Compostable vs recyclable vs degradable; which packaging do I need?

The complexities of how packaging works, and what's truly the top sustainable option can be confusing. Here's Doran's quick explainer on the intricacies.

Firstly, it's crucial to define what it is these terms actually refer to.


In the UK, there are several different certifications, all of which all claim to set the best standard for 'compostable'. The most widely recognised is BS EN 13432's criteria, which among other elements sets times for how quickly packaging breaks down, and sets criteria for safe levels of chemicals in the end compost.

In addition, there is a home compostable standard, OK Compost, which sets safe levels for composting in your garden.

Essentially, being 'compostable' simply means packaging should break down safely into compost, in either the council's or your home composting facilities.


Recycling simply means using things that have already been used, to make new things.

So, it follows that being 'recyclable' makes it possible to turn old packaging into something new. For glass or cans, this is quite simple. The tricky thing is that a lot of packaging is plastic.

While it is technically possible to recycle most, if not all plastic polymers, the complexity and cost of doing so has prevented this happening in the past.

There are 4 main types of plastic; PET, HDPE, PP and PVC. Each packaging type will have a separate mark indicating the type of plastic, and hence how it should be recycled.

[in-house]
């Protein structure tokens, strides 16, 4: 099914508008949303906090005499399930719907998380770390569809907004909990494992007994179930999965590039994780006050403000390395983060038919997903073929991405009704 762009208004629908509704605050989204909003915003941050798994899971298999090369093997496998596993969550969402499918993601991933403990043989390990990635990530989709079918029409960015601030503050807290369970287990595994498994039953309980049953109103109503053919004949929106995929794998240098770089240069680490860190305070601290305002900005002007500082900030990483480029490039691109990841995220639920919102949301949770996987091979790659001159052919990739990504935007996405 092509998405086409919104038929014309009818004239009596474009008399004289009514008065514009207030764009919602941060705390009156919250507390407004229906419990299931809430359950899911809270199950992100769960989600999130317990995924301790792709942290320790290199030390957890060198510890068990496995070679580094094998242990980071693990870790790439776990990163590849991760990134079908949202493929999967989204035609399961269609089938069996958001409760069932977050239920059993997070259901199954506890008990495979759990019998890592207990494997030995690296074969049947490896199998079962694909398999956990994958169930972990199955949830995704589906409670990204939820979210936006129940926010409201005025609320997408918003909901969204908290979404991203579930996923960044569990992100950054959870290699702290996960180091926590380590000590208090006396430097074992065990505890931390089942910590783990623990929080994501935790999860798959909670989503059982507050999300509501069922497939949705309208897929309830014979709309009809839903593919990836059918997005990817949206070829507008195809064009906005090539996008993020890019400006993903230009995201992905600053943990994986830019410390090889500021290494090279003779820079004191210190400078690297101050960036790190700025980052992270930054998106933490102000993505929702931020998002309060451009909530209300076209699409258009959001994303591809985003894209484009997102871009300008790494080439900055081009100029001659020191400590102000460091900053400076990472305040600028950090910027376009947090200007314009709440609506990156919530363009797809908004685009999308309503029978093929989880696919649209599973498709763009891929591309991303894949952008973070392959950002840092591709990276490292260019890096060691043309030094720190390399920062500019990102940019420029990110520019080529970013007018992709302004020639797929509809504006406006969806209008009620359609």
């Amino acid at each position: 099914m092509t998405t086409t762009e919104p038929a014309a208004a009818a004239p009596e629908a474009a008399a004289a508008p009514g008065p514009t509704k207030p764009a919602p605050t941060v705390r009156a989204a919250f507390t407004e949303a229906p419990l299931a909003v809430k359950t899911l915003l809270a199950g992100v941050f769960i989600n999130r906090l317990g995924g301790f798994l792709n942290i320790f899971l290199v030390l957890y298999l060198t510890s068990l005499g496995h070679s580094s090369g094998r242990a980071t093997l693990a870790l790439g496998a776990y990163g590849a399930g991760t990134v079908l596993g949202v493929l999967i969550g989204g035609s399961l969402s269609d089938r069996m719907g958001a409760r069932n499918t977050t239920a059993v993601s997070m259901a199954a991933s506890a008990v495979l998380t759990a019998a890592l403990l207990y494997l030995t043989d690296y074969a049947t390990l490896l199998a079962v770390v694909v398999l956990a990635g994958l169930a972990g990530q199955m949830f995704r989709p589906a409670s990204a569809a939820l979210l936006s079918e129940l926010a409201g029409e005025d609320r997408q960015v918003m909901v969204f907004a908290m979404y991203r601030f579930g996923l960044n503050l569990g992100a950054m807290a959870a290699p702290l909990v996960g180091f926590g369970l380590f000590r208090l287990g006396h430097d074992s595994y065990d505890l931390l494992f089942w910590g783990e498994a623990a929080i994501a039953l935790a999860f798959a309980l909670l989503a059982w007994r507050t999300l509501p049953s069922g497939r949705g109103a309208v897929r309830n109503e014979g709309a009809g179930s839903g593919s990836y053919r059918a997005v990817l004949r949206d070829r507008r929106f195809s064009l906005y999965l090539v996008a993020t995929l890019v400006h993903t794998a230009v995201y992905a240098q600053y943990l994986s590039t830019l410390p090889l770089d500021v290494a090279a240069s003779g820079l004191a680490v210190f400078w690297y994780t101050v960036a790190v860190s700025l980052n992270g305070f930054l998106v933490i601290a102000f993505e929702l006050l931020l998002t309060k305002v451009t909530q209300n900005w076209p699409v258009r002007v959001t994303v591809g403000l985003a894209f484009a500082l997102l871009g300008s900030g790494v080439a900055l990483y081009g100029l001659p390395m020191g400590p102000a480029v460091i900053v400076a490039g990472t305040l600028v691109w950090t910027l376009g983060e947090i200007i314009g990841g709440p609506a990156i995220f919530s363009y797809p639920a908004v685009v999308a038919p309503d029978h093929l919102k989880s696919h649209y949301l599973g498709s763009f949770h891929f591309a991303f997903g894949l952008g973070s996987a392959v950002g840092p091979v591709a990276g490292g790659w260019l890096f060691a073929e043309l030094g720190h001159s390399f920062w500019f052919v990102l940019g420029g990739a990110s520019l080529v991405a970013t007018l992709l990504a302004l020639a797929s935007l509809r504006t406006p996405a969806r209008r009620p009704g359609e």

But in every case, the recyclable mark tells you that something can be recycled, however you should check whether your council actually does recycle it.

Degradable vs biodegradable

Being degradable simply means that something will eventually decay, perhaps over many, many years. There are all kinds of different standards for degradability, but they are very different to being biodegradable.

When packaging is biodegradable, it can be broken down, so that the carbon atoms in the chains of the polymer are broken apart and can actually participate safely in the environment, or in the creation of other organic molecules, like our food, or in animals.

That sounds complex, but it just means biodegradable packaging can safely become part of the ecosystem as it naturally breaks down over time.

The crux of the matter is that biodegradable is the best environmental option of the two.

New Edenware packaging from Doran

Doran's new Edenware cups represent the top new sustainable technology in packaging. These are completely compostable cups, lined with plant-based Polylactic Acid (PLA), and they are made from certified biodegradable raw materials.

With Doran's Edenware, you can always be sure you're opting for the most feasible and sustainable packaging options available.

Contact us today if you're confused about the various definitions surrounding packaging, or for an informal chat through our product range and how it meets the various challenges out there.

Article by Giles Cross (on behalf on sustainablility marketing agency Content Coms)